In addition to using the CJADC2 minimum viable product, the command has been working with other technologies to build a common operating picture with partners in the region, he said.

“To the max extent possible, my air defense liaisons are in our partner nation facilities, and they're showing that picture to them so that they see the same thing or very close to the same thing that we're seeing,” he said. “And then that allows kind of mutual support across defensive lines and boundaries and whatnot. So, it's really the ability to have common understanding of the problem, I think, is essential to getting the next layers of now putting effectors on target.”

Now that the Air Force is working with the minimum viable product, the command is realizing the need going forward is “bandwidth, bandwidth, bandwidth and secured access to the spectrum,” he said.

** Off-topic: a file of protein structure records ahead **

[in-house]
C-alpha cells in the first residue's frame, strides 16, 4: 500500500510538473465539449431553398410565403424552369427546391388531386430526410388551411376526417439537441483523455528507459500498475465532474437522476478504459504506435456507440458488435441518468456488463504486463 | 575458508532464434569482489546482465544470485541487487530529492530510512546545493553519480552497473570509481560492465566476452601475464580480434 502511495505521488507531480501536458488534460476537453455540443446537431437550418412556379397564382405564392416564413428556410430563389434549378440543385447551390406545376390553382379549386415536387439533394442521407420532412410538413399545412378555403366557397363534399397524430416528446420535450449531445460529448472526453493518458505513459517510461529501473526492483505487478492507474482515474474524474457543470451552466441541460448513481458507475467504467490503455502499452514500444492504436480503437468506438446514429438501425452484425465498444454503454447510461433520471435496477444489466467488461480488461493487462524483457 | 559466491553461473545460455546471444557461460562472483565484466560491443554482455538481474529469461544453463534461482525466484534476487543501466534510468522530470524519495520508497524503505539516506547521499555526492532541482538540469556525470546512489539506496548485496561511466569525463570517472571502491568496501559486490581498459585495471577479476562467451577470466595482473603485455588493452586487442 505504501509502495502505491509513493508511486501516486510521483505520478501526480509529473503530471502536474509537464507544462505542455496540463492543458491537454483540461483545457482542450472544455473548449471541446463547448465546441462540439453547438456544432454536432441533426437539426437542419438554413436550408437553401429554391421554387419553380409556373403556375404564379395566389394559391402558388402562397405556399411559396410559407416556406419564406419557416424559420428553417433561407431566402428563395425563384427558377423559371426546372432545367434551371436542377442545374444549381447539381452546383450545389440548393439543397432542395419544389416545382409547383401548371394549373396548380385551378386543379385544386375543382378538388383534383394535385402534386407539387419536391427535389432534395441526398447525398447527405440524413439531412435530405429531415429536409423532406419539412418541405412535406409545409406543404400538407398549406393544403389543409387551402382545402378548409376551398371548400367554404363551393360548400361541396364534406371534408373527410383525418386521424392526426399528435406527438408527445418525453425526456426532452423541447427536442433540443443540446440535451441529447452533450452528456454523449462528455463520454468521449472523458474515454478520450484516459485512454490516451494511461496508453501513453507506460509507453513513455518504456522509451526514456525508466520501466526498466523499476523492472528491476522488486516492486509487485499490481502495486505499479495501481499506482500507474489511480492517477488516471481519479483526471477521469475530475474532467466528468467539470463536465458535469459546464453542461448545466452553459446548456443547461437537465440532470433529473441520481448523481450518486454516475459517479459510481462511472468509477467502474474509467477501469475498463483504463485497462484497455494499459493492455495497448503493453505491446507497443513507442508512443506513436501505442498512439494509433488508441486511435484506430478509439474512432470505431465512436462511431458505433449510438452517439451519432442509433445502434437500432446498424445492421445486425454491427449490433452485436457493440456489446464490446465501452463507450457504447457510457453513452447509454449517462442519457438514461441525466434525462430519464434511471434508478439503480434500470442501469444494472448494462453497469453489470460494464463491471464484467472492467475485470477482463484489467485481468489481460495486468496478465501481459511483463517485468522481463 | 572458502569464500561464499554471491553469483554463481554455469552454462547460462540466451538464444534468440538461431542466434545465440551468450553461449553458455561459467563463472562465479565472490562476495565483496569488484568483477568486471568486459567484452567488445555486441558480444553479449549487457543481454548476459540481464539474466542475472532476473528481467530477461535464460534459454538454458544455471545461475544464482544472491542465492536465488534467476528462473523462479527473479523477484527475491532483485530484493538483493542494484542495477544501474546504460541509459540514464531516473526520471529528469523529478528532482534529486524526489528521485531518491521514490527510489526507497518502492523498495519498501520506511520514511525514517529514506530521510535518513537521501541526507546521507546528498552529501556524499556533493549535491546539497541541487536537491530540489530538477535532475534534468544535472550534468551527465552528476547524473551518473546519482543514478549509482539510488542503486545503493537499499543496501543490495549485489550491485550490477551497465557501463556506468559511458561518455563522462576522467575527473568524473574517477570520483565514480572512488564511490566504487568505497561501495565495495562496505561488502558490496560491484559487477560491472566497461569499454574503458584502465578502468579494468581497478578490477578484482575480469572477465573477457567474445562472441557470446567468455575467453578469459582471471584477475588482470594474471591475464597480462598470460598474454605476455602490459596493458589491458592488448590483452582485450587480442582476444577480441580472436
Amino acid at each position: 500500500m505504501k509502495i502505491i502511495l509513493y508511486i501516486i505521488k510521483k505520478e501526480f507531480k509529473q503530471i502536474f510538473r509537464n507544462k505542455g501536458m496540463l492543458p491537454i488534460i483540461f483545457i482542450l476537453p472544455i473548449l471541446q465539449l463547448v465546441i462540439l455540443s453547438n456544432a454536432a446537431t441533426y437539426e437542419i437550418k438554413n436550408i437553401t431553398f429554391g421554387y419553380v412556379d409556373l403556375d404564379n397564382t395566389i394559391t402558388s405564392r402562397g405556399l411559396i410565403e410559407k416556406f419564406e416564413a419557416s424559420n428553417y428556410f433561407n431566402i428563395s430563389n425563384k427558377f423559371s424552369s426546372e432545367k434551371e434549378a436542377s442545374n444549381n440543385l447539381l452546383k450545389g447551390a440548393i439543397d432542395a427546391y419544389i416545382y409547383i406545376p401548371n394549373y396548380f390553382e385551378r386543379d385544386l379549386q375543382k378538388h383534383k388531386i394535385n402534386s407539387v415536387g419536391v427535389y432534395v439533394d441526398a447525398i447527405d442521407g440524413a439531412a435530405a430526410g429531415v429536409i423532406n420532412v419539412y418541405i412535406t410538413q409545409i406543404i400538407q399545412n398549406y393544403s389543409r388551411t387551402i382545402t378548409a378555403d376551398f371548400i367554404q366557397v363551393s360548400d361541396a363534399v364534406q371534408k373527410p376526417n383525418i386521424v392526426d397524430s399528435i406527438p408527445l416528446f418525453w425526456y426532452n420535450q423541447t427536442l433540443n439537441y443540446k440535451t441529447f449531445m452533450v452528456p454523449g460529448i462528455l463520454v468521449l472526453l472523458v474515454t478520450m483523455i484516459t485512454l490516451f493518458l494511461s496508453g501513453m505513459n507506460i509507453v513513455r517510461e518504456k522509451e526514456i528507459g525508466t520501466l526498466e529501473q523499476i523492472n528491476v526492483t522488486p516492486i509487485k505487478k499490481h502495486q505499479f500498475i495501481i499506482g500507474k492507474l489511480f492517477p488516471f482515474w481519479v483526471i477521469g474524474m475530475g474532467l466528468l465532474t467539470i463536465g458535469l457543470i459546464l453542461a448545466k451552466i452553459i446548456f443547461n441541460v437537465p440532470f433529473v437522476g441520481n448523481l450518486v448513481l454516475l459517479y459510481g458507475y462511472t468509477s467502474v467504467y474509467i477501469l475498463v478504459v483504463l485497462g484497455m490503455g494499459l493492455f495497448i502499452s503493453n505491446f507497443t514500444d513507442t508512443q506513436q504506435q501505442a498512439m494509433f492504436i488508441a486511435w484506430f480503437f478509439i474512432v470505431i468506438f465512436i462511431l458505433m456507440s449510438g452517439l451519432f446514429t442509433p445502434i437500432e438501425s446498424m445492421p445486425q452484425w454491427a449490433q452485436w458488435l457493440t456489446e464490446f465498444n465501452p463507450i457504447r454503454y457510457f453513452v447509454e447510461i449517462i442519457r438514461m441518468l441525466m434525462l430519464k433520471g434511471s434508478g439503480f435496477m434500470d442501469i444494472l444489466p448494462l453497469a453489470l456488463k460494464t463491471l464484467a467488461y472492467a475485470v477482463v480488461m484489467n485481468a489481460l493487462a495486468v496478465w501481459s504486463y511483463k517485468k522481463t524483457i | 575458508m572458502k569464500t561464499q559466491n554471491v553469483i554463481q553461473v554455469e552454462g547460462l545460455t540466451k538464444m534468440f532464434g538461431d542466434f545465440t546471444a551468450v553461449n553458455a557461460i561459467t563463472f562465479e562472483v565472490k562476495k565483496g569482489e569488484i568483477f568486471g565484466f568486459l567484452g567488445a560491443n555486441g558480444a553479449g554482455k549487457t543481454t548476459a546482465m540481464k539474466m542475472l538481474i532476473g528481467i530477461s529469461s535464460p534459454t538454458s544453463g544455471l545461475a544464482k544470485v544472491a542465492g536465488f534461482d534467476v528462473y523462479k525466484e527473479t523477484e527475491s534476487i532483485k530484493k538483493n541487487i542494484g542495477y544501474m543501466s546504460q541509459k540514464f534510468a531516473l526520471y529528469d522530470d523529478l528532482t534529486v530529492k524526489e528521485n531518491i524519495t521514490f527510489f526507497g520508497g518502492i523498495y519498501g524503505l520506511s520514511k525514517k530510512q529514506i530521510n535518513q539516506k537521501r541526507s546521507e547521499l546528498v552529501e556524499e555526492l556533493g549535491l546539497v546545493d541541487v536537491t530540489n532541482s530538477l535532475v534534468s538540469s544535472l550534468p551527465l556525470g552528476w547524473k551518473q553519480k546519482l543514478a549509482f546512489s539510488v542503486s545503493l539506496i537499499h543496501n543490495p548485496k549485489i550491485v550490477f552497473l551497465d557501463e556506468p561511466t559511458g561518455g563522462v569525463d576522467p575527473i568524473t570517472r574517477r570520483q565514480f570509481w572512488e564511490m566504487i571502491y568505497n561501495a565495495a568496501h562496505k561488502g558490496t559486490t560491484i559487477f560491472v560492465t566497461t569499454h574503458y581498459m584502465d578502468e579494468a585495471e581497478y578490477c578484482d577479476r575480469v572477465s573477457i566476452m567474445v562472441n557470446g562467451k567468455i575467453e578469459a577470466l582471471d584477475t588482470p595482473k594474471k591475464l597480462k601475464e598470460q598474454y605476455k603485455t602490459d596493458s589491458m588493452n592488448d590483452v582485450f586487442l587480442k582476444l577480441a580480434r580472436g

“That is going to be essential for things like [CJADC2] to come together. You've got to be able to get massive amounts of data — or the information that you're deriving from that data — rapidly and in near real time to every actor so that they're seeing the same thing,” he said. “And if you can't do that because you don't have access to that bandwidth — either because you didn't buy enough or because it's being contested — then you're stuck on the side of the road and not doing anything.”

In addition to bandwidth concerns and developing CJADC2 capabilities, the U.S. military needs to focus on affordable mass because adversaries are launching drone swarms and multidomain attacks combining drones and missiles, he said.

“Adversaries are attempting to use mass to overwhelm our defenses,” he said. “That's really what it comes down to — it's affordable mass to try to overwhelm our defenses.

“I like that play. I would like to turn that around and use affordable mass to try to overcome the defenses of adversaries as well,” he said.